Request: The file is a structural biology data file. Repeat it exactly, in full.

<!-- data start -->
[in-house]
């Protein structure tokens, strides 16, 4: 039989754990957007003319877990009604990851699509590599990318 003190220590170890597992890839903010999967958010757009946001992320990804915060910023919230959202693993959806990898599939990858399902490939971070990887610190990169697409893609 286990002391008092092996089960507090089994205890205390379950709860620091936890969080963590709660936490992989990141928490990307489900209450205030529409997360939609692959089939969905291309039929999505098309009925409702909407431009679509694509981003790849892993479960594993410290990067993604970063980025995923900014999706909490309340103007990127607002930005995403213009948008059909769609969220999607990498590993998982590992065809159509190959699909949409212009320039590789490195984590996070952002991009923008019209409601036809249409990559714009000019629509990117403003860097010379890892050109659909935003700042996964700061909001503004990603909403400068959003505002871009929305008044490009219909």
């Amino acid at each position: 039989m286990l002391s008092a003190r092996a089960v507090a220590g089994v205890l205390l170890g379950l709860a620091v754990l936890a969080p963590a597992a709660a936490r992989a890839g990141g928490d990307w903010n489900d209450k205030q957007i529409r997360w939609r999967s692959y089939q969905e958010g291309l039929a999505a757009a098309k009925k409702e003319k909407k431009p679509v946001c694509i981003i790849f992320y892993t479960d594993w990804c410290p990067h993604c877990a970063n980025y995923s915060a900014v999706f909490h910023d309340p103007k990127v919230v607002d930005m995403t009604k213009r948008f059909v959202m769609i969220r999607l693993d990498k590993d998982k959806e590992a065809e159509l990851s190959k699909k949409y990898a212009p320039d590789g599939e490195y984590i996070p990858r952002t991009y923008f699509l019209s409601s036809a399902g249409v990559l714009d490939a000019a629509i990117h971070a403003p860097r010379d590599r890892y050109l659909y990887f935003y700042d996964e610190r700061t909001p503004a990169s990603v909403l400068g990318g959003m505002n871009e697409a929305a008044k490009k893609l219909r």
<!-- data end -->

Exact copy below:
[in-house]
């Protein structure tokens, strides 16, 4: 039989754990957007003319877990009604990851699509590599990318 003190220590170890597992890839903010999967958010757009946001992320990804915060910023919230959202693993959806990898599939990858399902490939971070990887610190990169697409893609 286990002391008092092996089960507090089994205890205390379950709860620091936890969080963590709660936490992989990141928490990307489900209450205030529409997360939609692959089939969905291309039929999505098309009925409702909407431009679509694509981003790849892993479960594993410290990067993604970063980025995923900014999706909490309340103007990127607002930005995403213009948008059909769609969220999607990498590993998982590992065809159509190959699909949409212009320039590789490195984590996070952002991009923008019209409601036809249409990559714009000019629509990117403003860097010379890892050109659909935003700042996964700061909001503004990603909403400068959003505002871009929305008044490009219909």
């Amino acid at each position: 039989m286990l002391s008092a003190r092996a089960v507090a220590g089994v205890l205390l170890g379950l709860a620091v754990l936890a969080p963590a597992a709660a936490r992989a890839g990141g928490d990307w903010n489900d209450k205030q957007i529409r997360w939609r999967s692959y089939q969905e958010g291309l039929a999505a757009a098309k009925k409702e003319k909407k431009p679509v946001c694509i981003i790849f992320y892993t479960d594993w990804c410290p990067h993604c877990a970063n980025y995923s915060a900014v999706f909490h910023d309340p103007k990127v919230v607002d930005m995403t009604k213009r948008f059909v959202m769609i969220r999607l693993d990498k590993d998982k959806e590992a065809e159509l990851s190959k699909k949409y990898a212009p320039d590789g599939e490195y984590i996070p990858r952002t991009y923008f699509l019209s409601s036809a399902g249409v990559l714009d490939a000019a629509i990117h971070a403003p860097r010379d590599r890892y050109l659909y990887f935003y700042d996964e610190r700061t909001p503004a990169s990603v909403l400068g990318g959003m505002n871009e697409a929305a008044k490009k893609l219909r």